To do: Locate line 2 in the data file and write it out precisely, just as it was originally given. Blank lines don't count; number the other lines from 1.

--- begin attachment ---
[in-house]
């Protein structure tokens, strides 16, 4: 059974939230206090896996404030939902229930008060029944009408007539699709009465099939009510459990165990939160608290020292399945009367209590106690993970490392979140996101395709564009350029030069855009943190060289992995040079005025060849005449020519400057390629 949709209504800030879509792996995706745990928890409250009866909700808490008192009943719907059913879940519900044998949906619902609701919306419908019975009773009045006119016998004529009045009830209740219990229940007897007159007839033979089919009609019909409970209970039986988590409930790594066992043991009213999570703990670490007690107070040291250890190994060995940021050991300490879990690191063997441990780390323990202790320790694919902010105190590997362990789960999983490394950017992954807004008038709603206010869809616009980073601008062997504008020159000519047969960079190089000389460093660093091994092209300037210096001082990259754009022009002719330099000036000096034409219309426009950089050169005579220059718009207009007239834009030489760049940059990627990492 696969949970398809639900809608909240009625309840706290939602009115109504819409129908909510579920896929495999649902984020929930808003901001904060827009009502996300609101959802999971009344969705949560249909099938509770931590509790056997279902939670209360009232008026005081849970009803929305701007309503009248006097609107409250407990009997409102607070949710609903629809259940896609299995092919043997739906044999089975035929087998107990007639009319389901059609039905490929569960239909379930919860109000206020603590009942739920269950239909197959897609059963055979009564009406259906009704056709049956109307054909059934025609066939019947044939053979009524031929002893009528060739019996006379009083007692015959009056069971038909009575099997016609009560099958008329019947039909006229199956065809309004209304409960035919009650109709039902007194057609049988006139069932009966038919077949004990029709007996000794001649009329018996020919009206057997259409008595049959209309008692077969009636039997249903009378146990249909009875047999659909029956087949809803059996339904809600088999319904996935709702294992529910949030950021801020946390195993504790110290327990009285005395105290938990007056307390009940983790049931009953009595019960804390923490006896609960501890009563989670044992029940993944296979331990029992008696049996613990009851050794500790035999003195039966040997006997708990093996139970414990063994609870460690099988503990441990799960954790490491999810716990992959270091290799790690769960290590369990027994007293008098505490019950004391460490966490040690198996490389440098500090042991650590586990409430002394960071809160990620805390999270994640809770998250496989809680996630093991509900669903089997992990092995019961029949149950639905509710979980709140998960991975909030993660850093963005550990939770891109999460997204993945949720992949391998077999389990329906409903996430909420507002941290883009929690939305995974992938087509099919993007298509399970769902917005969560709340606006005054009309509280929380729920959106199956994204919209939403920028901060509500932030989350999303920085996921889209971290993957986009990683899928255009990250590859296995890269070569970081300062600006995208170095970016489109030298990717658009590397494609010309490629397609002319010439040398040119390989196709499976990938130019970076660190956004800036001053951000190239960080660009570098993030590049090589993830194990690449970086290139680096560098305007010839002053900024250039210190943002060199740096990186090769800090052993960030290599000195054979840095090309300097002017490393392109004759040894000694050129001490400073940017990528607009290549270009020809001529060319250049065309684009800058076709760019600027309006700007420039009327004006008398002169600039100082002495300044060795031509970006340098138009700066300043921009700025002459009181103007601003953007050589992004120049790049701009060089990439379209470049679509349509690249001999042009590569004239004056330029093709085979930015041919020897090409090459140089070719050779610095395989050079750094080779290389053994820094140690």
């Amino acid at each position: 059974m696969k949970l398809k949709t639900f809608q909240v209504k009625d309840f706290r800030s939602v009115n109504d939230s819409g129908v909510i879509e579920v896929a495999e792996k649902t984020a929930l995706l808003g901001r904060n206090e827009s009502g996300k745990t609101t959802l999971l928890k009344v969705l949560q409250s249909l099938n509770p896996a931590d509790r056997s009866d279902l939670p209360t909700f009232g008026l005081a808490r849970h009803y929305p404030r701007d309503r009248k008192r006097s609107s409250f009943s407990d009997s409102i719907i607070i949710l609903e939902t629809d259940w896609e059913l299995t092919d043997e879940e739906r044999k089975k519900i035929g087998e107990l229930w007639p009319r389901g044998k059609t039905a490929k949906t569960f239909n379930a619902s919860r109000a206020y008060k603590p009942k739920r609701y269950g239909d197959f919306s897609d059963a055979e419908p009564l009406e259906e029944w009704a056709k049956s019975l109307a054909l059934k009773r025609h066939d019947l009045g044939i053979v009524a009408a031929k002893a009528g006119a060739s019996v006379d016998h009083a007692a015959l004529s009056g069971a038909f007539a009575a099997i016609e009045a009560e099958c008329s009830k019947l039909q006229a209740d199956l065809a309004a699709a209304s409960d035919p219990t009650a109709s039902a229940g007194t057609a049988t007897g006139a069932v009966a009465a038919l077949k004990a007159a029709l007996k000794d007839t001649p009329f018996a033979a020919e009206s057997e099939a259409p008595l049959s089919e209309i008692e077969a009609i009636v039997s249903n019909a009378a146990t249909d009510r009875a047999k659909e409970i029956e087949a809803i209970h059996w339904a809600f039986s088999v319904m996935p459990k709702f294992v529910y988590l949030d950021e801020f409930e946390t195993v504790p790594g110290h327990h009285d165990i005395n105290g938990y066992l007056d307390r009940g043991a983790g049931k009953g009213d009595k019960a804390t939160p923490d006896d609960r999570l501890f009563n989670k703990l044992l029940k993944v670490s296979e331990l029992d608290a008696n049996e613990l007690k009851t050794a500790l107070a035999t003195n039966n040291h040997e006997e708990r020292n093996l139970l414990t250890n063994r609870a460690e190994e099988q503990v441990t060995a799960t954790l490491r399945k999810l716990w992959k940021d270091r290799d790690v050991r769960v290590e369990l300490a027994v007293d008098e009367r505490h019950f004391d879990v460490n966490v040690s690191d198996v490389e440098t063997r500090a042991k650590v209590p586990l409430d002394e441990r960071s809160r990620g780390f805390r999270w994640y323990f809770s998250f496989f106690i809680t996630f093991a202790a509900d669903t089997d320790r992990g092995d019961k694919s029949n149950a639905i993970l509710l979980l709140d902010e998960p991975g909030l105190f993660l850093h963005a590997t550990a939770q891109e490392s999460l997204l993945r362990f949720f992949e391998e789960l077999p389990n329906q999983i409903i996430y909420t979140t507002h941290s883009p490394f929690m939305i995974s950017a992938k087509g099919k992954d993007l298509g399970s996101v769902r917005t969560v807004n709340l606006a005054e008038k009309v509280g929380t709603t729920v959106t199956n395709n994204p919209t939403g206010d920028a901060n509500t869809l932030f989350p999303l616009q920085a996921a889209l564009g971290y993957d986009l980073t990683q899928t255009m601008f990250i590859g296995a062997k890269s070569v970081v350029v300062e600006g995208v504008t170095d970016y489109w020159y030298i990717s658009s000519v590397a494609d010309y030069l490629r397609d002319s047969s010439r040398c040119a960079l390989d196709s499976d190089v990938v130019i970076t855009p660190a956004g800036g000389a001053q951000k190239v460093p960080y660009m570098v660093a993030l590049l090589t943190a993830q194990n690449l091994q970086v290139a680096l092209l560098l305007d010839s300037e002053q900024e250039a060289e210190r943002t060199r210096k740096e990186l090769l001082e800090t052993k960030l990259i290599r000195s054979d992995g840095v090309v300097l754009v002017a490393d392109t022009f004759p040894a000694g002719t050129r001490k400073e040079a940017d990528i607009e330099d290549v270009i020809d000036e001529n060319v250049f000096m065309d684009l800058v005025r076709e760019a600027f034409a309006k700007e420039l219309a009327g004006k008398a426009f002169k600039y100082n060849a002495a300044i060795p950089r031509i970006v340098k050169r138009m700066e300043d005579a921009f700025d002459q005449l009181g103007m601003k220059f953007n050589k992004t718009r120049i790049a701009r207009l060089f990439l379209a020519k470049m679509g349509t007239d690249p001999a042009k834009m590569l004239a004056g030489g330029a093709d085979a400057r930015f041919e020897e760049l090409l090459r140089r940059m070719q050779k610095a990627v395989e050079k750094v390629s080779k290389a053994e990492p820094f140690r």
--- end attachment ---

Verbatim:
């Protein structure tokens, strides 16, 4: 059974939230206090896996404030939902229930008060029944009408007539699709009465099939009510459990165990939160608290020292399945009367209590106690993970490392979140996101395709564009350029030069855009943190060289992995040079005025060849005449020519400057390629 949709209504800030879509792996995706745990928890409250009866909700808490008192009943719907059913879940519900044998949906619902609701919306419908019975009773009045006119016998004529009045009830209740219990229940007897007159007839033979089919009609019909409970209970039986988590409930790594066992043991009213999570703990670490007690107070040291250890190994060995940021050991300490879990690191063997441990780390323990202790320790694919902010105190590997362990789960999983490394950017992954807004008038709603206010869809616009980073601008062997504008020159000519047969960079190089000389460093660093091994092209300037210096001082990259754009022009002719330099000036000096034409219309426009950089050169005579220059718009207009007239834009030489760049940059990627990492 696969949970398809639900809608909240009625309840706290939602009115109504819409129908909510579920896929495999649902984020929930808003901001904060827009009502996300609101959802999971009344969705949560249909099938509770931590509790056997279902939670209360009232008026005081849970009803929305701007309503009248006097609107409250407990009997409102607070949710609903629809259940896609299995092919043997739906044999089975035929087998107990007639009319389901059609039905490929569960239909379930919860109000206020603590009942739920269950239909197959897609059963055979009564009406259906009704056709049956109307054909059934025609066939019947044939053979009524031929002893009528060739019996006379009083007692015959009056069971038909009575099997016609009560099958008329019947039909006229199956065809309004209304409960035919009650109709039902007194057609049988006139069932009966038919077949004990029709007996000794001649009329018996020919009206057997259409008595049959209309008692077969009636039997249903009378146990249909009875047999659909029956087949809803059996339904809600088999319904996935709702294992529910949030950021801020946390195993504790110290327990009285005395105290938990007056307390009940983790049931009953009595019960804390923490006896609960501890009563989670044992029940993944296979331990029992008696049996613990009851050794500790035999003195039966040997006997708990093996139970414990063994609870460690099988503990441990799960954790490491999810716990992959270091290799790690769960290590369990027994007293008098505490019950004391460490966490040690198996490389440098500090042991650590586990409430002394960071809160990620805390999270994640809770998250496989809680996630093991509900669903089997992990092995019961029949149950639905509710979980709140998960991975909030993660850093963005550990939770891109999460997204993945949720992949391998077999389990329906409903996430909420507002941290883009929690939305995974992938087509099919993007298509399970769902917005969560709340606006005054009309509280929380729920959106199956994204919209939403920028901060509500932030989350999303920085996921889209971290993957986009990683899928255009990250590859296995890269070569970081300062600006995208170095970016489109030298990717658009590397494609010309490629397609002319010439040398040119390989196709499976990938130019970076660190956004800036001053951000190239960080660009570098993030590049090589993830194990690449970086290139680096560098305007010839002053900024250039210190943002060199740096990186090769800090052993960030290599000195054979840095090309300097002017490393392109004759040894000694050129001490400073940017990528607009290549270009020809001529060319250049065309684009800058076709760019600027309006700007420039009327004006008398002169600039100082002495300044060795031509970006340098138009700066300043921009700025002459009181103007601003953007050589992004120049790049701009060089990439379209470049679509349509690249001999042009590569004239004056330029093709085979930015041919020897090409090459140089070719050779610095395989050079750094080779290389053994820094140690």